Sunday mornings with my dad usually meant one of two things: hot glazed Krispy Kremes, or cinnamon rolls. While Shanghai just got it’s first Krispy Kremes last month, Walker and I were really disappointed. The “hot and fresh” sign was lit, but the doughnuts were neither hot nor fresh.
It got me thinking about those lazy Sunday morning breakfasts. It didn’t matter that the doughnuts were cold and it didn’t matter if we were baking cinnamon rolls out of a tin, they were always finger-licking good. Since we could get doughnuts here – a change from Beijing, where there wasn’t a single doughnut shop to be found – I went looking for the perfect cinnamon roll recipe.
But I decided I didn’t just want to do the classic cream cheese frosting, I wanted to dress up my cinnamon rolls. And that is when I found it – sticky buns dripping in butterscotch, featured in Food & Wine. For me, butterscotch has always been reminiscent of bananas foster, one of my favorite desserts, and so I couldn’t wait to try it over a light-as-air bun.
Butterscotch Sticky Buns
Adapted from Food & Wine
Makes 12 sticky buns
3/4 cup whole milk
1 packet active dry yeast
1/2 cup granulated sugar
1 stick unsalted butter—6 tablespoons softened
2 large eggs
4 cups all-purpose flour, plus more for rolling out
1 teaspoon salt
1 cup light brown sugar
2 teaspoons cinnamon
1 cup pecan halves (optional)
1/4 cup packed light brown sugar
3/4 cup butterscotch chips (I happened to have a pack on hand, and didn’t have any whiskey, but if you prefer the whiskey, see the original recipe at Food & Wine for the glaze)
2 tablespoons unsalted butter
3 tablespoons sweetened condensed milk
3 tablespoons milk
1/4 teaspoon salt
1. Make the Dough: In a glass measuring cup, warm the milk in the microwave until warm, less than 1 minute depending on your microwave. You want it warm enough to cultivate the yeast but not so hot that it is uncomfortable for you to put your finger in. In the bowl of a standing electric mixer fitted with the paddle, combine the warm milk and the yeast. Add the granulated sugar and the 6 tablespoons of softened butter and mix at medium speed until the butter is broken up. Beat in the eggs, one at a time. Add the flour and salt and mix at low speed until incorporated, about 2 minutes. Let the machine knead the dough until it is smooth and elastic. Scrape the dough into a lightly oiled bowl (I smeared on the leftovers from the dish I softened the butter in), cover with plastic wrap and let stand at room temperature for 30 minutes.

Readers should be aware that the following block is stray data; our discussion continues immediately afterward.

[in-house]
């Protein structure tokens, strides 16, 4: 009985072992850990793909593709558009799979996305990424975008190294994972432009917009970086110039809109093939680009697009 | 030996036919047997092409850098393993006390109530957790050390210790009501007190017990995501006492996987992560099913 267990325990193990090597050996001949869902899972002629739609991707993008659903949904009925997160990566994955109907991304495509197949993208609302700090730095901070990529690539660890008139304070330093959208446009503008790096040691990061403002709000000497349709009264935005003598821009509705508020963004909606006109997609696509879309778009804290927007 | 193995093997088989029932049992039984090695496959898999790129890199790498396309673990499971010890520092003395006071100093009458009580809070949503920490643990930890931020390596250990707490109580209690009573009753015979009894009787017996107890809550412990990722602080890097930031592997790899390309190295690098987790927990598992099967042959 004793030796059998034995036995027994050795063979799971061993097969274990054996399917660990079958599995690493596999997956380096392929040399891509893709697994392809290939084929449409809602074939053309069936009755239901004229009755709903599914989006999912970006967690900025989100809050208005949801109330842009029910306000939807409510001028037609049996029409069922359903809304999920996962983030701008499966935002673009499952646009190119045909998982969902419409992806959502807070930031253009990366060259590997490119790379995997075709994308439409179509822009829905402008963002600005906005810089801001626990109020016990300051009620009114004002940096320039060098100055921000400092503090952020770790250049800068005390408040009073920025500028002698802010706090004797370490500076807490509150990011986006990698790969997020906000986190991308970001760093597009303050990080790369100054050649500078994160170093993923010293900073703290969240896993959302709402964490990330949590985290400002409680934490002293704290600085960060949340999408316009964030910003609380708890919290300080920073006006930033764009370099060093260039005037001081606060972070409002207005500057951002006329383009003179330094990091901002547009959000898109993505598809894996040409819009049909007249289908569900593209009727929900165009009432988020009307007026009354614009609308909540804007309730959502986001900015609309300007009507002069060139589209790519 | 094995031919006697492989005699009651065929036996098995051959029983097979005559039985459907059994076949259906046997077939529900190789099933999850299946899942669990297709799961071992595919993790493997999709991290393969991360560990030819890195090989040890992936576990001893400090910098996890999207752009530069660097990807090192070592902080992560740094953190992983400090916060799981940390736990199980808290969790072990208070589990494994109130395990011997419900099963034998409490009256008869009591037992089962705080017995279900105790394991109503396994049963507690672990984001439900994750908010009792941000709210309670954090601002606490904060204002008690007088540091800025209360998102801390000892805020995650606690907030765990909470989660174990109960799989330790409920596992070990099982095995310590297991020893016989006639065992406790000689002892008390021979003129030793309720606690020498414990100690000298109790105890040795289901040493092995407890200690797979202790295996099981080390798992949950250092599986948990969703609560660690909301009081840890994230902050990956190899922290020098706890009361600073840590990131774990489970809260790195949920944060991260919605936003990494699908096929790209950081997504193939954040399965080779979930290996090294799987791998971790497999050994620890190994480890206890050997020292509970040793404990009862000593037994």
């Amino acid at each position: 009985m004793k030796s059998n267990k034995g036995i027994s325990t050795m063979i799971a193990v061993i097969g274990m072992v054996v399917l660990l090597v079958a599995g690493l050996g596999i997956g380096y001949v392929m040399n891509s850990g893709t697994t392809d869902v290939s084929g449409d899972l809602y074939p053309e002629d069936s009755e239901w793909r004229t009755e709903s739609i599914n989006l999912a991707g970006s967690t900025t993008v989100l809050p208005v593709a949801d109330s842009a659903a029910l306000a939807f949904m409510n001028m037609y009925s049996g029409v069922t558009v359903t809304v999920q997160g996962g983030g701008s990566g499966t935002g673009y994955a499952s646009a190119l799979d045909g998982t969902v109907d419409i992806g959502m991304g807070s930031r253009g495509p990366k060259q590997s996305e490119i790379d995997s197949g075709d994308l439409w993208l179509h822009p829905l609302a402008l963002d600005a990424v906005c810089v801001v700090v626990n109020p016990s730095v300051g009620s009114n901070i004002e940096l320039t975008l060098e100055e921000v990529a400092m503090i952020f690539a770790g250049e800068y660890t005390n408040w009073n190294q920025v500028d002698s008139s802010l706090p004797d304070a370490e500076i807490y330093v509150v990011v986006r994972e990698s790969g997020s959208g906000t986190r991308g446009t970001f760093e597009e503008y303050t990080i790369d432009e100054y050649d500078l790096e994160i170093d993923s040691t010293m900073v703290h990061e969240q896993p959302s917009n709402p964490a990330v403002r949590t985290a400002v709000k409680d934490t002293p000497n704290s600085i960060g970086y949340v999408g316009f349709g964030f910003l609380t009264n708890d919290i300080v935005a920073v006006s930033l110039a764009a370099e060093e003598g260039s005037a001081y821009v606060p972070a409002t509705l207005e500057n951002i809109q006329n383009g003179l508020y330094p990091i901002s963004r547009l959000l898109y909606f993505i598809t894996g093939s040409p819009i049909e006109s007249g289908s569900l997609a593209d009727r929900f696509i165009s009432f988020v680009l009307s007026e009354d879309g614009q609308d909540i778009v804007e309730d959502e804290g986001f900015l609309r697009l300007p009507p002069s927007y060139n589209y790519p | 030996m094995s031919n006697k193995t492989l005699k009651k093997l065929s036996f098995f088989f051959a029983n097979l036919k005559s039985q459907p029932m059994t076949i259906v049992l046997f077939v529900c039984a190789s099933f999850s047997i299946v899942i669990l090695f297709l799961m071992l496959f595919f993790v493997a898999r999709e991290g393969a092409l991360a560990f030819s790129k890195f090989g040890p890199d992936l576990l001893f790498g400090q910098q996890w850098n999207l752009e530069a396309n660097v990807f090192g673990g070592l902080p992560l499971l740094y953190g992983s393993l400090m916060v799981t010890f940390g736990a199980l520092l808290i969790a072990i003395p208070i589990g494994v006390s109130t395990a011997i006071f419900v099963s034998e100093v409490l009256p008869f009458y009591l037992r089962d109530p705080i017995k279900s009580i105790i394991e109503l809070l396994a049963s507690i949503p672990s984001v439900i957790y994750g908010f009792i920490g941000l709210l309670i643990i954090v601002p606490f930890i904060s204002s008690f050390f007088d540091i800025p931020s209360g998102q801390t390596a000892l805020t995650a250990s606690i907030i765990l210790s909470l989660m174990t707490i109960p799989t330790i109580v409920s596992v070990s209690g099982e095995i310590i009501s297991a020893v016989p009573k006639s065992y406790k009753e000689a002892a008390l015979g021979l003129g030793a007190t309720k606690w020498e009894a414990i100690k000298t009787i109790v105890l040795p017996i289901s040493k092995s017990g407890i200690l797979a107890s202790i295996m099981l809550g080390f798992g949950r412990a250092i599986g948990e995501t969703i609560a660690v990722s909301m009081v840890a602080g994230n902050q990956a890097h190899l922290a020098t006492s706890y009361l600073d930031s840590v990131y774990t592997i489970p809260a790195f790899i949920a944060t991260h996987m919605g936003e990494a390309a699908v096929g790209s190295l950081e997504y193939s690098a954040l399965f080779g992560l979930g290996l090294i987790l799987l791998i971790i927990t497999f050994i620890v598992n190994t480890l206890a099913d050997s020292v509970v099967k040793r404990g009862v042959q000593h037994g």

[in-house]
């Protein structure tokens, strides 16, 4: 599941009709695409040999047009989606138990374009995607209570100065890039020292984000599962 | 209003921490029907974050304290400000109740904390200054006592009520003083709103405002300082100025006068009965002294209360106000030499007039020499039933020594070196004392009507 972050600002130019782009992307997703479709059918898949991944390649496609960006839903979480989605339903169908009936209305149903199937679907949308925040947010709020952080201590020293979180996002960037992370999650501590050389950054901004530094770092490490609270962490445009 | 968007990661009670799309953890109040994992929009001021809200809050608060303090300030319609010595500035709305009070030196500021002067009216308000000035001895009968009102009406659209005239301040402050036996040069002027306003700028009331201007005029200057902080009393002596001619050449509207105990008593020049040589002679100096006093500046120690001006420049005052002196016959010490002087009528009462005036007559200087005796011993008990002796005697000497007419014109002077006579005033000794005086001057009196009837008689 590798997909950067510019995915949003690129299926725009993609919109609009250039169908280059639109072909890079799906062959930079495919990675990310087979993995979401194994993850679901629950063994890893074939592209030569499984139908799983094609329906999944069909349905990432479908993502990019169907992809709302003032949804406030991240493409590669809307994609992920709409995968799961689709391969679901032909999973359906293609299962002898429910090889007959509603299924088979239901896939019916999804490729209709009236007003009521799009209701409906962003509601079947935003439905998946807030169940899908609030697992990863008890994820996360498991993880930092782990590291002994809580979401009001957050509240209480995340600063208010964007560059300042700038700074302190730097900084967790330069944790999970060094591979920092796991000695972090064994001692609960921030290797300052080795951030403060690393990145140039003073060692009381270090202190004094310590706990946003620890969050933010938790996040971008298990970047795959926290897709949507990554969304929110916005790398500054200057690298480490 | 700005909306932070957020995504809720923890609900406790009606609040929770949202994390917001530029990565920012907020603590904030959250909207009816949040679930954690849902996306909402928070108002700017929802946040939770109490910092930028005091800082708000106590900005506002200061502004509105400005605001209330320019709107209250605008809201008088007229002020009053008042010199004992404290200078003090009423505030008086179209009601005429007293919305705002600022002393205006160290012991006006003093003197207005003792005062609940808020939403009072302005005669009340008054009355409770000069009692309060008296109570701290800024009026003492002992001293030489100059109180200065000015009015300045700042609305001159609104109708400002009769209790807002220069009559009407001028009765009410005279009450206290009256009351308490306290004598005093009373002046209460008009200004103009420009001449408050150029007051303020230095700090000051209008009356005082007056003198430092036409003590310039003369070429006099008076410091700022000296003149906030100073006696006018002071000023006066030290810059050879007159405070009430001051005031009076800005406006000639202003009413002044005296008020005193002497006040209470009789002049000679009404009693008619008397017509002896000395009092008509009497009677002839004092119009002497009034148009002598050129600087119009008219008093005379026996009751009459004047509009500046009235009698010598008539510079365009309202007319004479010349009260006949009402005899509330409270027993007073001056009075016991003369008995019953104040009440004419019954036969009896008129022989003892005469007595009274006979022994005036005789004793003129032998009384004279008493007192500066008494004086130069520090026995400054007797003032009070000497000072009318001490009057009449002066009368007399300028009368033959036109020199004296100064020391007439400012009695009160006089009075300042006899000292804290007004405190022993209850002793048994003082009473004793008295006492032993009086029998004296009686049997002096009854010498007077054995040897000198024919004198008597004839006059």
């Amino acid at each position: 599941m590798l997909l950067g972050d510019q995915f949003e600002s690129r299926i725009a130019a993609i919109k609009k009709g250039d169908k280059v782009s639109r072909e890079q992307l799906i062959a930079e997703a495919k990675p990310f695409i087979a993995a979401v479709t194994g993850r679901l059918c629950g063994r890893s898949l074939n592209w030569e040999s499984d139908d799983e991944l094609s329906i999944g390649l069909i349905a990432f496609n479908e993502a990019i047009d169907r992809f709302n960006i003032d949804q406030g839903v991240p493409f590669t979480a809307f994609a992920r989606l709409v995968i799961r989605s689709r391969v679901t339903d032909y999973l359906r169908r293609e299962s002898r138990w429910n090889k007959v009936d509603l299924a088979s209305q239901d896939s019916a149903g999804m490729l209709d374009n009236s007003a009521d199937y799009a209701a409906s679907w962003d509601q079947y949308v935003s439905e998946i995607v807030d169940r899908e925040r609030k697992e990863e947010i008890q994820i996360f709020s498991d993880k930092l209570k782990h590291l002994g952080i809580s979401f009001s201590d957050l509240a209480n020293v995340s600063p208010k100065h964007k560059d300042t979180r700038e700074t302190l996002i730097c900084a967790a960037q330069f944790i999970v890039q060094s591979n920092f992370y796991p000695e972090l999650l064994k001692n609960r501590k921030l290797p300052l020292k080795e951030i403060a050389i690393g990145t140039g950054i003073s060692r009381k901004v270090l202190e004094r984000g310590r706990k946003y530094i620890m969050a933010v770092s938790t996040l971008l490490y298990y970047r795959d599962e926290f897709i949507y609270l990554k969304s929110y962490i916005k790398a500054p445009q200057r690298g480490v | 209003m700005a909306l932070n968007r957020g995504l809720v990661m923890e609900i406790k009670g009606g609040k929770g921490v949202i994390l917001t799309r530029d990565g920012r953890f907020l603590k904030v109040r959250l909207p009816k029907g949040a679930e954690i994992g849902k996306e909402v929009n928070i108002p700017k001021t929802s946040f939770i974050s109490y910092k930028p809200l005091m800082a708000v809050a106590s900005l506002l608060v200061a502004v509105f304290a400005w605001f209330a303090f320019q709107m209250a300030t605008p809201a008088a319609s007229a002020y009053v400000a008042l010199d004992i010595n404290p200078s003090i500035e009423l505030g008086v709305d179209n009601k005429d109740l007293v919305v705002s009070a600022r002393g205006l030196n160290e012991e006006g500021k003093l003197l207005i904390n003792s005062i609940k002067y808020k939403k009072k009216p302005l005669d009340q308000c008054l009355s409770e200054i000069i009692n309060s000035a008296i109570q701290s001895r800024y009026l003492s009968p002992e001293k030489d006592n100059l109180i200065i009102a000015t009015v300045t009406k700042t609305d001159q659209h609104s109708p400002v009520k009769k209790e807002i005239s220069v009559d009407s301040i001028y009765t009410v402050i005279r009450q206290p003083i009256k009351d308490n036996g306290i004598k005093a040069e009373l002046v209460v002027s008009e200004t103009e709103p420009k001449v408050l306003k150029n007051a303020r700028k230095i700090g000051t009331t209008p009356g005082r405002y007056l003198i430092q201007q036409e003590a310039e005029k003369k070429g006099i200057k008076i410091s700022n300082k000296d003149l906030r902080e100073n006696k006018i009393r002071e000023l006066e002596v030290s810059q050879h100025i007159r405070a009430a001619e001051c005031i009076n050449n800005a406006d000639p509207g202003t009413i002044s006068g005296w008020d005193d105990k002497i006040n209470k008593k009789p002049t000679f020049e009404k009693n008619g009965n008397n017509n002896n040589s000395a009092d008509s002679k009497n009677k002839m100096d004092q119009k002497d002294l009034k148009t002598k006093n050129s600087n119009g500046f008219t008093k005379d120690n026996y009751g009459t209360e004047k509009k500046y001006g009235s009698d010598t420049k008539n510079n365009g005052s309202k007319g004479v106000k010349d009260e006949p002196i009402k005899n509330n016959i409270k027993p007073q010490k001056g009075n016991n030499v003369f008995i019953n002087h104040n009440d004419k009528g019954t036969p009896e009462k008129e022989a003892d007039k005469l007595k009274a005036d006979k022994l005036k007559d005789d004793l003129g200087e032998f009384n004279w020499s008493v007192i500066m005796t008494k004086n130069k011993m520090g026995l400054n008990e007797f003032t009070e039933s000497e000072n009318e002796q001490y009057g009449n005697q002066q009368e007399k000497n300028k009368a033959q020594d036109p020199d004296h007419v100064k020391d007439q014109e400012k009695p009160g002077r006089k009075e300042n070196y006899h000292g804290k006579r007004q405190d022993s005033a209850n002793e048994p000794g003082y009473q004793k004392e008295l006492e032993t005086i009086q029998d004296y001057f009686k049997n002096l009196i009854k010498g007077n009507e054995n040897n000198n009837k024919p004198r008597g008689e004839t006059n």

2. Preheat the oven to 325°. Grease a standard 12-cup muffin tin and set aside.
3. On a lightly floured work surface, roll the dough out to a 12-by-20-inch rectangle. In a small bowl, mix the light brown sugar with the cinnamon. Brush the 2 tablespoons of softened butter over the dough and sprinkle with the cinnamon sugar. Beginning at a long edge, roll up the dough as tightly as possible and pinch the seam. With the seam side down, cut the log into twelve 2-inch pieces with a serrated knife and set them in the muffin cups cut side up. Cover and let stand in a warm place for 30 minutes.
4. Set the muffin pan on a baking sheet and bake for 25 to 30 minutes, until the buns are golden brown. If using pecans, toast them for 10 minutes, until fragrant, and then coarsely chop the nuts.
5. Meanwhile, Make the Glaze: In a small saucepan, combine the brown sugar, butter, butterscotch chips, condensed milk, and milk in a double boiler. Simmer over moderate heat until melted through and combined, about 2 minutes. Remove pot from the heat, leaving the double boiler over the steam.
6. Remove the buns. Pour the glaze over the hot buns and sprinkle with the pecans, if using. Let stand until the buns have soaked up some of the glaze and are cool enough to eat, about 10 minutes. Serve warm.
It was pretty darn good – so good I ended up licking my fingers every time I took a bite! My biggest problem was that it made twelve beautiful sticky buns for a household of two, so I ended up giving several of them away. I loved the idea of putting the cinnamon buns in a muffin tin to get them to rise, and glazing them with something other than the traditional cream cheese icing. The butterscotch made the buns feel very grown up, even if the response eating them elicited from me was anything but!